EDITION 009




Learning Tree
Management Insights
Expert Advice from Today’s Top Professionals
Creating and Proving Busine...
EDITION 009
          Learning Tree
          Management Insights
          Expert Advice from Today’s Top Professionals

...
Upcoming SlideShare
Loading in...5
×

Proving Business Benefits 6 Simple Steps

837

Published on

In today's economic climate, the process of proposing-and acquiring support for-any project has become a far more rigorous exercise. In this month's Management Insights by Peter Dillon-Parkin, learn how to use the six-step ADAPTS process to build a successful business case for your project that ensures a return on investment.

Published in: Business, Economy & Finance
0 Comments
0 Likes
Statistics
Notes
  • Be the first to comment

  • Be the first to like this

No Downloads
Views
Total Views
837
On Slideshare
0
From Embeds
0
Number of Embeds
0
Actions
Shares
0
Downloads
30
Comments
0
Likes
0
Embeds 0
No embeds

No notes for slide

Proving Business Benefits 6 Simple Steps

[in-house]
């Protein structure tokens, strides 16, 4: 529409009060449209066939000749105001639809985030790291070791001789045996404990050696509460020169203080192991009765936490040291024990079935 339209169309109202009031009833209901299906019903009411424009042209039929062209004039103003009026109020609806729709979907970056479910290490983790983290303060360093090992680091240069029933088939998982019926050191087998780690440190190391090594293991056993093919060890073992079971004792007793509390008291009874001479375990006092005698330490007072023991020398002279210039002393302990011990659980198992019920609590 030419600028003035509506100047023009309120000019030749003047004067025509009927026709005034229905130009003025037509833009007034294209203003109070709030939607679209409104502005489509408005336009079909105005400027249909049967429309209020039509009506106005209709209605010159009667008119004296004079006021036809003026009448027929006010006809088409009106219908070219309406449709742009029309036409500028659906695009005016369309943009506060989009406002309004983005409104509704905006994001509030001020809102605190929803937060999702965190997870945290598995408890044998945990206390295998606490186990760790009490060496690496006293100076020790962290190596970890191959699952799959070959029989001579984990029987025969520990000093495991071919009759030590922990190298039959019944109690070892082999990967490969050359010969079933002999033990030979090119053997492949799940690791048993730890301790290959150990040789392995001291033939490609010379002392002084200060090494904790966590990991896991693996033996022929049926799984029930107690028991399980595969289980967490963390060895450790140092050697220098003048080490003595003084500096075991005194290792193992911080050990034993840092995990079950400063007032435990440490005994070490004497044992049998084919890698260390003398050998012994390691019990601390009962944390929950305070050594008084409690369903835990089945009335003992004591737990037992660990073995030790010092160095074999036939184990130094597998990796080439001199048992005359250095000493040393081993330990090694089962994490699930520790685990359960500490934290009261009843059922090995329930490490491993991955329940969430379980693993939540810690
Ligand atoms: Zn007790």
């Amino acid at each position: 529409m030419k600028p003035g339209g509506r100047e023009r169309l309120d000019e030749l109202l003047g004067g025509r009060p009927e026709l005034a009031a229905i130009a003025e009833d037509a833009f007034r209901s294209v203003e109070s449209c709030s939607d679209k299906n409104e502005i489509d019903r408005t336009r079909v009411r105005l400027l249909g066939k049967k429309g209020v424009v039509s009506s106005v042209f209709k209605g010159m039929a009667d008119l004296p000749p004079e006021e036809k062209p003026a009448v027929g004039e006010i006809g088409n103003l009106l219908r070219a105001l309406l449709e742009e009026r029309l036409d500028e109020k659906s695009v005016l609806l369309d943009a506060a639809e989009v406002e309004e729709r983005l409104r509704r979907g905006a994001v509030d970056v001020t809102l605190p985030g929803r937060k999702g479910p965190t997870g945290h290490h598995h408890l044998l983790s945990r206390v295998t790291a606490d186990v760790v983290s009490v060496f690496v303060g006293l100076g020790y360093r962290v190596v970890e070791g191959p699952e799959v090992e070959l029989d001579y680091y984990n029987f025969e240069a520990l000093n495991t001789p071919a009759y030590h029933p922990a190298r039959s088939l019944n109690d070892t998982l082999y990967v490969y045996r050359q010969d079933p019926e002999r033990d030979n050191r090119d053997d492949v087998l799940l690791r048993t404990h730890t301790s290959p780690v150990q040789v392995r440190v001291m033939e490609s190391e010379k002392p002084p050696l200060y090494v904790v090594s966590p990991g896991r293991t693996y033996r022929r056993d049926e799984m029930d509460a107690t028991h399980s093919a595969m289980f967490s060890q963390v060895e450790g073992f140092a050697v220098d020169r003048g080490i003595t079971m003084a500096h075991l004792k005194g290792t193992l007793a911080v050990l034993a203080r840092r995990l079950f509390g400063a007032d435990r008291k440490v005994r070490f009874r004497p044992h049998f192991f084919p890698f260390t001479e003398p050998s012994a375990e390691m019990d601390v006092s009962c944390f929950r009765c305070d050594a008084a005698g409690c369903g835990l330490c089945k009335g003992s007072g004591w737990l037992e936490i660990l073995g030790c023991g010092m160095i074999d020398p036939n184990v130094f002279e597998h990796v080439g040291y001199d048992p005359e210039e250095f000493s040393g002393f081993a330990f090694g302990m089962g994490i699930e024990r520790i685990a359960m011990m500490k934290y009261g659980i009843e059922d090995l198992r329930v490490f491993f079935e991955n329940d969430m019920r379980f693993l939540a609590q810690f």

1. 1. EDITION 009 Learning Tree Management Insights Expert Advice from Today’s Top Professionals Creating and Proving Business Benefits in Six Simple Steps project, so management didn’t fully trust the cost/benefit Is this a familiar scenario? You need to get management analysis. approval for your project to proceed. In a panic, you look for the last proposal you wrote—or get a copy of the last successful For the purposes of this article, let’s presume the latter one—and use it as a template. To be persuasive, you frame the outcome. In a proposal, tangible costs and benefits do need benefits of the initiative by advancing “the numbers”, believing to be compared to each other, but many businesses are also it’s what the business cares most about. seeking to achieve benefits that are harder to quantify. For example, “improved efficiency” is valuable, but how do you But here’s the catch: You don’t have a clue how to prove your prove (or quantify) that value? initiative’s benefits using “the numbers” because there are intangible benefits that are difficult to quantify in both the short Rather than start with the numbers, consider the real goals and long term. You struggle with determining the cash value of any proposal: of “increased efficiency” and “improved morale”. Plus, your • Clearly outline what is being proposed knowledge of the financial factors affecting the return from this project is limited—so even the value from the tangible benefits • Demonstrate the ways in which the proposal benefits is suspect. Your recourse is to invent numbers for the intangible the business benefits and mix them in with the tangible ones. You do all this, • Make sure your proposal is understood by all stakeholders all the while knowing full well that cash is historically the least (not just those with finance degrees) effective predictor of project success. This is what’s involved in creating a successful business case, On the up side, generating costs for the project is simpler, and and it can be easily done using a simple six-step process called once you have your cost and benefit numbers, you can provide ADAPTS. a cost/benefit analysis. However, since the benefit numbers you invented are qualitatively different from your cost numbers, your analysis is suspect at best. Nevertheless, you persevere and submit the proposal. One of Peter Dillon-Parkin two things happens: Able Solution UK Ltd 1. Your proposal is approved because the key decision had already been made. Writing the proposal was simply an Our Management Insights article for this month addresses the internal process requirement and it was never actually read. fundamentals of creating a clear and persuasive business case. Author Peter Dillon- Parkin, a documentation specialist and business analyst, 2. Your proposal is read but rejected. While it had many offers a six-step process for success. numbers, it never made a strong case for pursuing the 1-800-843-8733 CALL OR VISIT www.learningtree.ca